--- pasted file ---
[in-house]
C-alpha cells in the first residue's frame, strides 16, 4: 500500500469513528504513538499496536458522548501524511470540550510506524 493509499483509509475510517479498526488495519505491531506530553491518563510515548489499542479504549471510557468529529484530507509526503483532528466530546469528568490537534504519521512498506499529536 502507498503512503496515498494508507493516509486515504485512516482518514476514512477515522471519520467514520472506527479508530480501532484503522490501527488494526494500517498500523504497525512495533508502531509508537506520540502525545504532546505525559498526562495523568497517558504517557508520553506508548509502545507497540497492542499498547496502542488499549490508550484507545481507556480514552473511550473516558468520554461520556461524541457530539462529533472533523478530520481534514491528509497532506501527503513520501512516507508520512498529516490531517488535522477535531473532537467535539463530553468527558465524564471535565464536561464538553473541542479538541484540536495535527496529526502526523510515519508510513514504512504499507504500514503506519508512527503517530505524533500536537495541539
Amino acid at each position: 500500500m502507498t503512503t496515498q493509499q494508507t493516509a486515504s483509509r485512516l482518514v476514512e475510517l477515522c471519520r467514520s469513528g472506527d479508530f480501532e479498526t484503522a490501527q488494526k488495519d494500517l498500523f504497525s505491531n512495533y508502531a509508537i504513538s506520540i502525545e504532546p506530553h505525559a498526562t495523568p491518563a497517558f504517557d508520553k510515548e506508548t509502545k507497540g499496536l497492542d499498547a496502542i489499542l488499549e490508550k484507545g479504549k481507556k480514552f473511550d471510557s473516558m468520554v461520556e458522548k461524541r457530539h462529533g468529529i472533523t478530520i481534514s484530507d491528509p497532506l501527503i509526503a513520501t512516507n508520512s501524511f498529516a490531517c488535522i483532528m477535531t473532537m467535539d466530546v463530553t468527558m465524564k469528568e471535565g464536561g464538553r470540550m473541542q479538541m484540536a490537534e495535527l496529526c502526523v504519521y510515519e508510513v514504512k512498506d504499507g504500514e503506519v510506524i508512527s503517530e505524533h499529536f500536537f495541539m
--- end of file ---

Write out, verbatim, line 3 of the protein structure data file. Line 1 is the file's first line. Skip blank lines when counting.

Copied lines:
Amino acid at each position: 500500500m502507498t503512503t496515498q493509499q494508507t493516509a486515504s483509509r485512516l482518514v476514512e475510517l477515522c471519520r467514520s469513528g472506527d479508530f480501532e479498526t484503522a490501527q488494526k488495519d494500517l498500523f504497525s505491531n512495533y508502531a509508537i504513538s506520540i502525545e504532546p506530553h505525559a498526562t495523568p491518563a497517558f504517557d508520553k510515548e506508548t509502545k507497540g499496536l497492542d499498547a496502542i489499542l488499549e490508550k484507545g479504549k481507556k480514552f473511550d471510557s473516558m468520554v461520556e458522548k461524541r457530539h462529533g468529529i472533523t478530520i481534514s484530507d491528509p497532506l501527503i509526503a513520501t512516507n508520512s501524511f498529516a490531517c488535522i483532528m477535531t473532537m467535539d466530546v463530553t468527558m465524564k469528568e471535565g464536561g464538553r470540550m473541542q479538541m484540536a490537534e495535527l496529526c502526523v504519521y510515519e508510513v514504512k512498506d504499507g504500514e503506519v510506524i508512527s503517530e505524533h499529536f500536537f495541539m